Curtis Tate Published

EPA Rules Mean Coal Plants Will Have To Capture Carbon Or Shut Down

Steam and emissions rise from the tall stacks and cooling towers of the John Amos power plant against overcast skies next to the muddy water of the Kanawha River.
The John Amos power plant in Putnam County.
Curtis Tate/West Virginia Public Broadcasting

The chief of the U.S. Environmental Protection Agency (EPA) said new power plant emission rules will eliminate some coal use.

The EPA will require existing coal-burning power plants to install carbon capture technology if they are scheduled to operate beyond 2040.

Carbon capture is not yet in widespread use in the electric power sector. Yet, if implemented, the rules would require the largest, most frequently run coal plants to capture 90 percent of their CO2 emissions starting in 2030.

Speaking to a group of reporters before the announcement of the rules, Administrator Michael Regan said the rules will allow power companies to decide whether they want to invest in carbon capture at individual plants.

“What we know, and what our analysis projects, is that we will see some coal retirements,” he said.

Last year’s Inflation Reduction Act includes incentives to install carbon capture at power plants.

Power companies will also be allowed to use natural gas or hydrogen to meet lower emissions targets at coal plants. Plants could be converted to burn 40 percent natural gas if they shut down before 2040.

Certain plants that see less use may not have to make any changes as long as they shut down by 2032 or 2035.

The rules also require natural gas plants to have some system in place to lower emissions. They could use either carbon capture or switch to low-carbon hydrogen.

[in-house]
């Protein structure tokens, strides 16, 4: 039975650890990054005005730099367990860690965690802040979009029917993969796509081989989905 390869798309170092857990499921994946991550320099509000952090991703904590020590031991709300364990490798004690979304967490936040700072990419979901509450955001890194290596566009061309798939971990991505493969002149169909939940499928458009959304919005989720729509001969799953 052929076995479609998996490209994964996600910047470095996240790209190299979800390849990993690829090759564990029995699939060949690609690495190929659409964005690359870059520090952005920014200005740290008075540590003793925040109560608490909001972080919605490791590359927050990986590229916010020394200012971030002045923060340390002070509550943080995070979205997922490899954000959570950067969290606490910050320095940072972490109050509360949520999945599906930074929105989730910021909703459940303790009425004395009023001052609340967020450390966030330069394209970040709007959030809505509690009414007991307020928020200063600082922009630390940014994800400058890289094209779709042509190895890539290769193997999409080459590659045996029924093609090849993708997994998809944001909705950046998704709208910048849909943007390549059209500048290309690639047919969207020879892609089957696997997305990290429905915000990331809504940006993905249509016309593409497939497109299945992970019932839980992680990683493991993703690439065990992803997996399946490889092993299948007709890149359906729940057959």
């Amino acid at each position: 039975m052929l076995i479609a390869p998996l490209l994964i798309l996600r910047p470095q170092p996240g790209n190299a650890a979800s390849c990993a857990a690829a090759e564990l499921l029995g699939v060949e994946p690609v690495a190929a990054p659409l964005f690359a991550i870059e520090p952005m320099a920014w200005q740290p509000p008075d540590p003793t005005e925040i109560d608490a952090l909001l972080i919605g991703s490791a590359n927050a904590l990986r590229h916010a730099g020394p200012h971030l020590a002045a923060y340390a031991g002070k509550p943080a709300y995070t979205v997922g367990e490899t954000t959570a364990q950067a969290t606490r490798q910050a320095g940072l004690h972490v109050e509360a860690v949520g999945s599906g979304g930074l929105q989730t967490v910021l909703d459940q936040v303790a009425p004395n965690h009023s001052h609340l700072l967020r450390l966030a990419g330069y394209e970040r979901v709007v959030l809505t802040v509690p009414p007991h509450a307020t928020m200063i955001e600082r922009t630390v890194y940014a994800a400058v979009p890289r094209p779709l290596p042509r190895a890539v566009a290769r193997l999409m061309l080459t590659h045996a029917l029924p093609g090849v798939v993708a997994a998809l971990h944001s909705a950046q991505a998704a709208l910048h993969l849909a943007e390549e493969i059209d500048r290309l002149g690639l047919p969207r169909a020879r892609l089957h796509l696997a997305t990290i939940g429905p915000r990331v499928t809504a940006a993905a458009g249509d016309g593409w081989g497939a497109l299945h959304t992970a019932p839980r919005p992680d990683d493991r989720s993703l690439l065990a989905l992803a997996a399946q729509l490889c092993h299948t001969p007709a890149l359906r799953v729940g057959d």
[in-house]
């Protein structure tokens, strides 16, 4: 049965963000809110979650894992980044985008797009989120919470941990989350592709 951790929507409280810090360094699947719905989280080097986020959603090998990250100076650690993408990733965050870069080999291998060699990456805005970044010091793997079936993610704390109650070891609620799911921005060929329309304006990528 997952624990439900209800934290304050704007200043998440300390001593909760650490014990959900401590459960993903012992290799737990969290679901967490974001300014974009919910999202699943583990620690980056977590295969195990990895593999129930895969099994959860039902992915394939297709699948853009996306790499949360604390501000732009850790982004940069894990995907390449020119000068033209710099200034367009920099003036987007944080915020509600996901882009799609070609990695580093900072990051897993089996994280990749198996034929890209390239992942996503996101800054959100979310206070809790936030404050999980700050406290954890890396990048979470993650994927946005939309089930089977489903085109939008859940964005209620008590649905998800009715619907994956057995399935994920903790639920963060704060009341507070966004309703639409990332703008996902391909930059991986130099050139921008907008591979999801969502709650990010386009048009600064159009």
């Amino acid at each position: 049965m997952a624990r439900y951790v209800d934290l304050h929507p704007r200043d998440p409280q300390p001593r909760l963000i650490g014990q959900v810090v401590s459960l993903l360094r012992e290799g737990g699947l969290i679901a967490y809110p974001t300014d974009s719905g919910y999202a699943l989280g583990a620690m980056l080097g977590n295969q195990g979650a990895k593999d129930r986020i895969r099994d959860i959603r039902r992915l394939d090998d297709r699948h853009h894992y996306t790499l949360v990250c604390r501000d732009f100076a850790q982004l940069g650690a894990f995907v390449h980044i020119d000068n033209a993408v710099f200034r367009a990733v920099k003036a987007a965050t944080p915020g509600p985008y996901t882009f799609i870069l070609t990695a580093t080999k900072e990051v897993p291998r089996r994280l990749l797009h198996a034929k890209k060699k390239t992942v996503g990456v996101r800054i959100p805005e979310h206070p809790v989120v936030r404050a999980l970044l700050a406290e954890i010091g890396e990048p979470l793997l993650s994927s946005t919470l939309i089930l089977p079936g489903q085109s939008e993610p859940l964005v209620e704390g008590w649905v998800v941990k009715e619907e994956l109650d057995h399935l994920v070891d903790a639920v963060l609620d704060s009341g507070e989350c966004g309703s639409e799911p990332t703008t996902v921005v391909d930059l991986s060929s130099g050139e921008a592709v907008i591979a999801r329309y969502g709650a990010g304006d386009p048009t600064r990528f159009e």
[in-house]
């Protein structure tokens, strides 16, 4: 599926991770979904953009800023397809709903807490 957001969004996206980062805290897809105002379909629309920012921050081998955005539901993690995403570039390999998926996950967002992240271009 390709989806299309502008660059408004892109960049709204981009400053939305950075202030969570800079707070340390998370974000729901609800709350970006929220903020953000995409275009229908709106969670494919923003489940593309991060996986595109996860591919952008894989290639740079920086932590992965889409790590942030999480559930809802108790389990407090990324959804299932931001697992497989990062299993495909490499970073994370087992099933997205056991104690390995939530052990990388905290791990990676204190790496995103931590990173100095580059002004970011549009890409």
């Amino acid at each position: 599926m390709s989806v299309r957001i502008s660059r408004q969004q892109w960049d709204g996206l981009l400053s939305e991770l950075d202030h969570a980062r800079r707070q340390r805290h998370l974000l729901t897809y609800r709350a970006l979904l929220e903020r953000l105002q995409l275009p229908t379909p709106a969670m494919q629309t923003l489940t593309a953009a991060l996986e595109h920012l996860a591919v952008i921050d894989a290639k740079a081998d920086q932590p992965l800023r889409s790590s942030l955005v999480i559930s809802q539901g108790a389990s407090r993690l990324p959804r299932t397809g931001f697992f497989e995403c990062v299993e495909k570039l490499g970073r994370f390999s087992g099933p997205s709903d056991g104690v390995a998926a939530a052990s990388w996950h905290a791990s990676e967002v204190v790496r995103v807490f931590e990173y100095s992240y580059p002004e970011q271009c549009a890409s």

The U.S. power sector was already trending away from coal. While coal produced nearly half the nation’s power 20 years ago, it has fallen to less than 20 percent in the first quarter of this year.

Natural gas has mostly taken coal’s place, but renewables account for an increasing share.

The proposed rules are almost certain to be challenged in court.

Republican U.S. Sen. Shelley Moore Capito, R-W.Va., said Thursday that she’d introduce a resolution opposing them.

“It’s reprehensible that this administration would clamp down even further on domestic energy production while advancing policies meant to increase demand for electricity,” Capito said in a statement.

On Wednesday, her West Virginia counterpart, Democrat Joe Manchin, said he’d block every EPA nominee.

“We will do everything we can to make sure they do not jeopardize the grid system, the reliability of the power this country needs,” Manchin said.

In the briefing with reporters on Wednesday, Regan said the rules would not affect grid reliability or the affordability of electricity.

Another challenge could come from Republican state attorneys general, including Patrick Morrisey of West Virginia.

Last year, Morrisey brought a case to the U.S. Supreme Court challenging the Obama administration’s Clean Power Plan, an earlier attempt to rein in carbon emissions.

“The U.S. Supreme Court has placed significant limits on what the EPA can do,” Morrisey said in a statement. “We plan on ensuring that those limits are upheld, and we expect that we would once again prevail in court against this out-of-control agency.”

The court ruled that the EPA had limited authority under the Clean Air Act to regulate power plant emissions. The new rules were designed to withstand legal challenges, Regan said.